1850 Gen. James Longstreet
Longstreet served with distinction in the Mexican War with the 8th U.S. Infantry. He received brevet promotions to captain for Contreras and Churubusco and to major for Molino del Rey. In the Battle of Chapultepec on September 12, 1847, he was wounded in the thigh while charging up the hill with his regimental colors; falling, he handed the flag to his friend, Lt. George E. Pickett, who was able to reach the summit.
After the war and his recovery from the Chapultepec wound, Longstreet and his new wife served on frontier duty in Texas, primarily at Fort Martin Scott near Fredericksburg and Fort Bliss in El Paso. He performed scouting missions and also served as major and paymaster for the 8th Infantry from July 1858. Author Kevin Phillips claims that during this period Longstreet was involved in a plot to draw the Mexican state of Chihuahua into the Union as a slave state.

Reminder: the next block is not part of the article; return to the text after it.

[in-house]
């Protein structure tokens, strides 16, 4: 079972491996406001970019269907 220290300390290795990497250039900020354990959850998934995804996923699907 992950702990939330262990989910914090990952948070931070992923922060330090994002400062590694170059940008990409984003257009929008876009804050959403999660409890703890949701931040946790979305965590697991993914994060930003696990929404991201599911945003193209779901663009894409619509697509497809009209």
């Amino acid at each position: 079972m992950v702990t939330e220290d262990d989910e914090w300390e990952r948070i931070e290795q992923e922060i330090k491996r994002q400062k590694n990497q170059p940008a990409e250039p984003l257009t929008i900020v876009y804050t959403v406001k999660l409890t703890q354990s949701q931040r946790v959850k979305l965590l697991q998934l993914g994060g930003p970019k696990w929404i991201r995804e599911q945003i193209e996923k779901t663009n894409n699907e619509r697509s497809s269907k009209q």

Longstreet was not enthusiastic about secession from the Union, but he had learned from his uncle Augustus about the doctrine of states' rights early in his life and had seen his uncle's passion for it. Although he was born in South Carolina and reared in Georgia, he offered his services to the state of Alabama, which had appointed him to West Point and where his mother still lived. Furthermore, he was the senior West Point graduate from that state, which implied a commensurate rank in the state's forces would be available. He resigned from the U.S. Army in June 1861 to cast his lot with the Confederacy in the Civil War.